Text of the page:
All patients received two or three cycles of induction chemotherapy in accordance with the VID protocol (i.e., V at 1 mg/m2 on day 1, I at 2.5 g/m2 on days 1-3, and D at 25 mg/m2 on days 1-2, with 21 days/cycle). The efficacy of induction chemotherapy was evaluated by enhanced MRI of the nasal cavity and paranasal sinuses. If a partial response (PR) or complete response (CR) was achieved, concurrent chemoradiotherapy was administered. During concurrent chemoradiotherapy, the VD protocol was used for chemotherapy: V at 1 mg/m2 on day 1 and D at 25 mg/m2 on days 1-2, with 21 days/cycle, for a total of three cycles. If a patient developed severe bone marrow suppression (≥ grade 3) during treatment, the chemotherapy doses were adjusted according to the lowest white blood cell (WBC) count after chemotherapy (Table 2).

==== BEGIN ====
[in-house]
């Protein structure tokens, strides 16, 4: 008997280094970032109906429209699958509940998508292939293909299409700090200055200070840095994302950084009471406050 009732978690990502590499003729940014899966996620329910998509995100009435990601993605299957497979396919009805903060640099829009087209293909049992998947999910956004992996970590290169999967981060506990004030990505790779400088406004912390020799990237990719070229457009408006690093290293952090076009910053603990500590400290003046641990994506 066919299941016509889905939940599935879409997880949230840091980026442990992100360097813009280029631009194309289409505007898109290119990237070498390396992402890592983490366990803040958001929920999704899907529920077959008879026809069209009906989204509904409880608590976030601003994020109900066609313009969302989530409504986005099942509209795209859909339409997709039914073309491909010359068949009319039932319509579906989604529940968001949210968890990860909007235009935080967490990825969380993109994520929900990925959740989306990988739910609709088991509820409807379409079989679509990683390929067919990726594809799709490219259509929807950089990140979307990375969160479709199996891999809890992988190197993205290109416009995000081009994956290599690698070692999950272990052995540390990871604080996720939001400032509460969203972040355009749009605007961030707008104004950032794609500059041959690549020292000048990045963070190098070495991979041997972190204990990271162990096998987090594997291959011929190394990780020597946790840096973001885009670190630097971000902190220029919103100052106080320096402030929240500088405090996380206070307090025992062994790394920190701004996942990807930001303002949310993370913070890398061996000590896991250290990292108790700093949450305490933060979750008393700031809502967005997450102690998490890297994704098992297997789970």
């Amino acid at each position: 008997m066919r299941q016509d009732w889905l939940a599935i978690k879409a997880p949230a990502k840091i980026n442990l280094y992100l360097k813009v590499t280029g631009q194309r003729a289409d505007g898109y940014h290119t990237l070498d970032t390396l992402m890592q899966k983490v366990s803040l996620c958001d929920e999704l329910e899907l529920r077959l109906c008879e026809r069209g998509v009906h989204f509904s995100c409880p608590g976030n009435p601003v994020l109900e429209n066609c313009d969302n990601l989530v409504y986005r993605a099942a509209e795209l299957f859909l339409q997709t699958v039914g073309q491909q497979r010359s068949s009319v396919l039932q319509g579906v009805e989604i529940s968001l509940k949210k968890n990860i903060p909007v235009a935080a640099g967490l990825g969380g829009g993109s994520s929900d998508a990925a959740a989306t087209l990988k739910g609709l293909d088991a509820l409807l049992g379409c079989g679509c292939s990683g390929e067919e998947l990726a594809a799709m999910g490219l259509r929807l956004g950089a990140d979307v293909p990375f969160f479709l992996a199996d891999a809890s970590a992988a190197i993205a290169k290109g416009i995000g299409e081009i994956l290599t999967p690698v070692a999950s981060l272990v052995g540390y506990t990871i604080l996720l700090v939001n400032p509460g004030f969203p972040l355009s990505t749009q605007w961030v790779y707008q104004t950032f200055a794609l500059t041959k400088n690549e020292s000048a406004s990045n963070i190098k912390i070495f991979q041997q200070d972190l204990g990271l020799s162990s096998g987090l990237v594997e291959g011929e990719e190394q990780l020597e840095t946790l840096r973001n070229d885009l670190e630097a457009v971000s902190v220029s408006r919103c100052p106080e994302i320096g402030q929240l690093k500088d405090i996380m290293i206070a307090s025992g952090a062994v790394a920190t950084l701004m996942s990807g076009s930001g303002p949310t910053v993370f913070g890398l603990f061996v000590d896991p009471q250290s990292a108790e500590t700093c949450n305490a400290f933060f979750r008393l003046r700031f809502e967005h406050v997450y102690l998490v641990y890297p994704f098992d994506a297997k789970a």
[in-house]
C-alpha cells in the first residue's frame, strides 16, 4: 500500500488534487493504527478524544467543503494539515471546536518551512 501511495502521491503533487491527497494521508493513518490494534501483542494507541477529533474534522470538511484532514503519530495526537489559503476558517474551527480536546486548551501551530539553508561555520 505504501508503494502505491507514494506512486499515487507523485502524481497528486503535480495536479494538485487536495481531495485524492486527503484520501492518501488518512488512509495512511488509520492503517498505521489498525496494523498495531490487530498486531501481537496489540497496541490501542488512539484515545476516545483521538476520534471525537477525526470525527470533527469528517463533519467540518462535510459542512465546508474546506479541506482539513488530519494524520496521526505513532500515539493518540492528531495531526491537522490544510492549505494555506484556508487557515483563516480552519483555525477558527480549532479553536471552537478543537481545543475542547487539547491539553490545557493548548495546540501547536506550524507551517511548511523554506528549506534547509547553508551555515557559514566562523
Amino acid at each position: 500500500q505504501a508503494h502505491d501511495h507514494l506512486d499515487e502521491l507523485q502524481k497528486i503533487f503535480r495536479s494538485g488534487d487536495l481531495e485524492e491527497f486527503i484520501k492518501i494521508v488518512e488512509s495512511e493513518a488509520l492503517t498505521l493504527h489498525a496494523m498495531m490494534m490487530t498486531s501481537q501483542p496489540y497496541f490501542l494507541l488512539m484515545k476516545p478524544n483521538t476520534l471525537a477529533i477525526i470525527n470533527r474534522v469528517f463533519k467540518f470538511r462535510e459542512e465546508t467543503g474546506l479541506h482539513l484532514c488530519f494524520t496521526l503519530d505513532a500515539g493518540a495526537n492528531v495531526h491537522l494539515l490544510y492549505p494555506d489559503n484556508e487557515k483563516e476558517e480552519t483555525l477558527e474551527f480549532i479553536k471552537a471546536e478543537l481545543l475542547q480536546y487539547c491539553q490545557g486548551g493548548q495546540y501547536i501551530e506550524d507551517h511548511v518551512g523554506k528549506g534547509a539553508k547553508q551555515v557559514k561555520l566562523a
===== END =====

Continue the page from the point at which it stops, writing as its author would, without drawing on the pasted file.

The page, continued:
Radiotherapy was performed with HT (Hi-Art Tomotherapy; Accuray Inc., Sunnyvale, CA) for all patients. Patients underwent plain and enhanced CT scanning with 3-mm slice thickness and a thermoplastic mask for immobilization at first. CT images were then transmitted to a Pinnacle 3.8.0 treatment workstation (Philips Medical Systems, Fitchburg, WI, USA) and fused for target delineation. Gross target volumes of the primary tumor (GTVnx) and metastatic lymph node (GTVnd) were defined by the grossly visible tumor and metastatic lymphadenopathy on enhanced CT or MRI images. The planning GTVnx (pGTVnx) and planning GTVnd (pGTVnd) were obtained by expanding the corresponding GTVnx or GTVnd by 3 mm, which was limited by the brainstem, spinal cord, lenses, eyeballs, and optic nerve. The clinical target volume (CTV) included the nasal cavity, ethmoid sinus, frontal sinus, or maxillary sinus depending on the extent of tumor invasion and neck lymphatic drainage areas depending on the location of metastatic lymphadenopathy. Each CTV was automatically expanded to generate the corresponding planning target volume (PTV) with an isotropic 3-mm margin and at least 3 mm from the skin surface. Organs at risk (OARs) including the brainstem, spinal cord, bilateral lenses, eyeballs, optic nerve, inner ear, temporomandibular joint, and parotid glands as well as the oral cavity were also delineated. The margins of the CTV and PTV adjacent to critical OARs were modified accordingly.